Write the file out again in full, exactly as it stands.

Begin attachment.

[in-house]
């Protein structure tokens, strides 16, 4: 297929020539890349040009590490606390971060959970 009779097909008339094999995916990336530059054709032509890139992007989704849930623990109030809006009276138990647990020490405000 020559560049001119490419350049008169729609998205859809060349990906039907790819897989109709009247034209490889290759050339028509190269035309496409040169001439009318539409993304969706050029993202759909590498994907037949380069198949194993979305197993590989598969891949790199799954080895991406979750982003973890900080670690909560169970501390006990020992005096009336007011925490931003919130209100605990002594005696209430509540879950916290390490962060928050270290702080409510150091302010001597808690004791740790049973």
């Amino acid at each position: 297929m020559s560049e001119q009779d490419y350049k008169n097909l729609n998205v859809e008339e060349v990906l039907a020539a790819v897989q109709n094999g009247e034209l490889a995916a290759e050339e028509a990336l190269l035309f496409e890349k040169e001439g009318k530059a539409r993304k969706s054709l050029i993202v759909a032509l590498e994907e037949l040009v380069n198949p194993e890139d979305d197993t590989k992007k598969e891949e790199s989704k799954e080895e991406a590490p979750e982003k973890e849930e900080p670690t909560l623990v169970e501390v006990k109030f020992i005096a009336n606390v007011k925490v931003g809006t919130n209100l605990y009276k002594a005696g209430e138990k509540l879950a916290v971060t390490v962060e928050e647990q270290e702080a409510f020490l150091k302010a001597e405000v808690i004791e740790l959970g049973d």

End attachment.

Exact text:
[in-house]
């Protein structure tokens, strides 16, 4: 297929020539890349040009590490606390971060959970 009779097909008339094999995916990336530059054709032509890139992007989704849930623990109030809006009276138990647990020490405000 020559560049001119490419350049008169729609998205859809060349990906039907790819897989109709009247034209490889290759050339028509190269035309496409040169001439009318539409993304969706050029993202759909590498994907037949380069198949194993979305197993590989598969891949790199799954080895991406979750982003973890900080670690909560169970501390006990020992005096009336007011925490931003919130209100605990002594005696209430509540879950916290390490962060928050270290702080409510150091302010001597808690004791740790049973």
């Amino acid at each position: 297929m020559s560049e001119q009779d490419y350049k008169n097909l729609n998205v859809e008339e060349v990906l039907a020539a790819v897989q109709n094999g009247e034209l490889a995916a290759e050339e028509a990336l190269l035309f496409e890349k040169e001439g009318k530059a539409r993304k969706s054709l050029i993202v759909a032509l590498e994907e037949l040009v380069n198949p194993e890139d979305d197993t590989k992007k598969e891949e790199s989704k799954e080895e991406a590490p979750e982003k973890e849930e900080p670690t909560l623990v169970e501390v006990k109030f020992i005096a009336n606390v007011k925490v931003g809006t919130n209100l605990y009276k002594a005696g209430e138990k509540l879950a916290v971060t390490v962060e928050e647990q270290e702080a409510f020490l150091k302010a001597e405000v808690i004791e740790l959970g049973d």